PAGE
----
I finally came to a small but nice looking camp spot….flat ground for my tent, good fire ring with even some wood piled up. It was getting late, already 5 pm and I had to set up camp, have dinner and hang up the bear bag, preferably before dark.
The Bear Bag.….ugh, my next challenge. It sounds so simple, but I haven’t found it simple yet. I looked around for a good tree and there wasn’t really anything around, or I should say far enough away from my tent. I finally found one and it’s now almost dark. After many, many, attempts to get my line up over the branch, and fighting other small limbs that kept snagging my rope, I finally got it up and over. Perfect! Now, I just have to pull the bag up so bears or other critters wouldn’t get my food. And I’d be done. As I am pulling the line, the limb breaks and almost clonks me on the head. Just great! Lesson: make sure the limb isn’t a dead limb. I was getting frustrated with this whole system by now, but I do see another limb about 50 ft away and walk over. I go through the whole thing again, slinging the rope up and over, fighting with the other small limbs and brush that snag my line from going over, and I finally succeed. I remember I left the black food bag on the ground just 50 ft away. It is now dark and I can’t find the dumb bag with my headlamp. I was about to give up and just hope that nothing would steal my food or coffee and come sniffing around my tent looking for more. I just happened to glance down to walk back and there it was!…now just find my rope hanging in the tree. Among all the other vines dangling around. OK it’s all up and hanging just perfect and off to my tent for bed. Too tired to start a fire and it was getting cold. Lesson: put reflective tape on your food bag!
I got into my night clothes, and put on my clean dry socks, I even doubled them up, I like warm toasty toes when I sleep. I could hear the wind picking up making it a noisy night. I was tucked up under my sleeping bag head and all, and I’d hear a noise and I’d stop breathing so I could hear better then realize it was my own breathing I heard. The woods are full of noises at night. An owl kept me company for a while. Or at least I told myself it was an owl. I’ve read some people use ear plugs to block some of that noise out. I’m not sure I would want to do that. I think I want to hear if something is creeping around. Any thoughts on that?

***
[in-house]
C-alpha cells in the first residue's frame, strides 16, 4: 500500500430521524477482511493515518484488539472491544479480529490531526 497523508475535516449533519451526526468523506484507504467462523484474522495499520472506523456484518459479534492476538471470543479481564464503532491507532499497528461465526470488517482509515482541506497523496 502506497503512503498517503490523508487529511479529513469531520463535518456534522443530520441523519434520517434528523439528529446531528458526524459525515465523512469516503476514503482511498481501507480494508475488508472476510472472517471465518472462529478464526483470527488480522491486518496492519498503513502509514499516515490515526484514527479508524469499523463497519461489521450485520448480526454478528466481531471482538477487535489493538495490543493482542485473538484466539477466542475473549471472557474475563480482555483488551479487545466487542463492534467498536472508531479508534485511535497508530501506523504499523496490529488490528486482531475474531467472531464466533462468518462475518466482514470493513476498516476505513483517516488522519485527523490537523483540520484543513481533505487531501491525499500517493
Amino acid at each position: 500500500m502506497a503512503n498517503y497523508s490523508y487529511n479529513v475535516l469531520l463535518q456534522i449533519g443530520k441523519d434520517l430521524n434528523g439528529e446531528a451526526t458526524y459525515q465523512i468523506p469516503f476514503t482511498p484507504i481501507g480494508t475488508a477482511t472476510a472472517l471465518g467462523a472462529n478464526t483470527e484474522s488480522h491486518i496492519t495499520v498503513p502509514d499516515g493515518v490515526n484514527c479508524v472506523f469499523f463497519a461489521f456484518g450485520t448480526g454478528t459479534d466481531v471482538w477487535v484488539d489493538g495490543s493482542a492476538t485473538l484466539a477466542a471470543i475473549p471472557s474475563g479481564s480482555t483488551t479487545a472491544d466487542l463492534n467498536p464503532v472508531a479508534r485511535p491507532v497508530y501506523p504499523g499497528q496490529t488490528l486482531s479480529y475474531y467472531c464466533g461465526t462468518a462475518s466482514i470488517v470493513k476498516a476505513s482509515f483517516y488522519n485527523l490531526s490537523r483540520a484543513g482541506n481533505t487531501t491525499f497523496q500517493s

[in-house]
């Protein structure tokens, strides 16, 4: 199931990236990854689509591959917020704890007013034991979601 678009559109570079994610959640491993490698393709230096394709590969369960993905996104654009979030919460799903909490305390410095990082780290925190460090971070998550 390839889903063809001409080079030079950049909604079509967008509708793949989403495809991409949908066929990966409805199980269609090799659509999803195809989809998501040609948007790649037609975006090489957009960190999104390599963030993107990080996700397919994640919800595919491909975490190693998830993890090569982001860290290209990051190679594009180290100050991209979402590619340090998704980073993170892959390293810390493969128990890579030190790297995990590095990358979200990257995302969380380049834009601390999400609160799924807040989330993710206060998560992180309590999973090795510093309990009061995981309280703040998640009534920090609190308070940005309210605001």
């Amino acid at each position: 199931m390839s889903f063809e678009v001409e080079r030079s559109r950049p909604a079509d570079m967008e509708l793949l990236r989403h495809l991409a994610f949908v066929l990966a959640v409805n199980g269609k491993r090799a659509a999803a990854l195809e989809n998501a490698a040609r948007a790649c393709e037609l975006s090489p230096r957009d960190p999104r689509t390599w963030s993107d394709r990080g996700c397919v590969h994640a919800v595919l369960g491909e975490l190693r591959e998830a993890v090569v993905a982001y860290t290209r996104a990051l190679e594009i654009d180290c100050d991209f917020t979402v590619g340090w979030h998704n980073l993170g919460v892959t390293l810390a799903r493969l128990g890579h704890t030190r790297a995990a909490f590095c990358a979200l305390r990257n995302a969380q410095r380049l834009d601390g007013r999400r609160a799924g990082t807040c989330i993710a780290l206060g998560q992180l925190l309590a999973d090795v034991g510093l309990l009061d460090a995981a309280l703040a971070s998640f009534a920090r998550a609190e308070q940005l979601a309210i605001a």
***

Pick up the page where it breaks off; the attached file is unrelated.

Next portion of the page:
Sunrise finally came and I put my shoes on and walked to get my food bag so I could have my oatmeal and coffee. It was suppose to be down in the low 20’s, that night but it was around 31/32. I had breakfast and totally enjoyed my coffee. I decided to leave my sweat pants on and put my fleece jacket on, and started to tear down camp. A few hikers passed me as I was breaking down camp, we exchanged hellos, hows it going, good mornings etc. One couple said good thing you stayed here last night, the shelter was packed. There were 12 people at the shelter and a few in tents. Which to my surprise was less then 1/2 a mile away..meaning I hiked 9.2 miles in just 3 1/2 hours carrying 47 lbs. I was pleased with that.
This will be short, basically after 3 miles into my walk I felt like my socks were folded over or something in my boot and it was getting sore. I should have stopped at that moment to change socks, but I was going to wait till I was going to have to pee too. So 2 more miles I cold hardly walk on my foot and I took off my socks and I had a hot spot the size of a half dollar on the pad of my food just below my little toe. I had to decide if I wanted to go on, 5 more miles with 3 good inclines or cut my hike short and call for a ride home. Since I had a few hikes planned in the next 2 weeks I chose to call home. I felt disappointed and let down but very pleased with what I accomplished. I could have made that 5 miles in a few more hours, and I’d be camping at the end of my hike just to camp. Which would have been fine, but my hot spot would have been a bad bad blister by then. Oh I passed another couple that were eager to say hello and talk. I asked where they were headed and he said tonight or finish at? That enticed me so I went with finish? He said Maine!!! My response was “You’re just leaving now? the beginning of winter? Going Northbound?”… wow…is all I can say, Their trail names are Bonnie and Clyde…
Biggest Lesson…I didn’t change my socks from my sleeping socks, they rubbed and caused friction. Secondly, I should have changed socks immediately when I first noticed the discomfort. That could have been a bad lesson to learn if I didn’t have that cross road right there to call for a ride.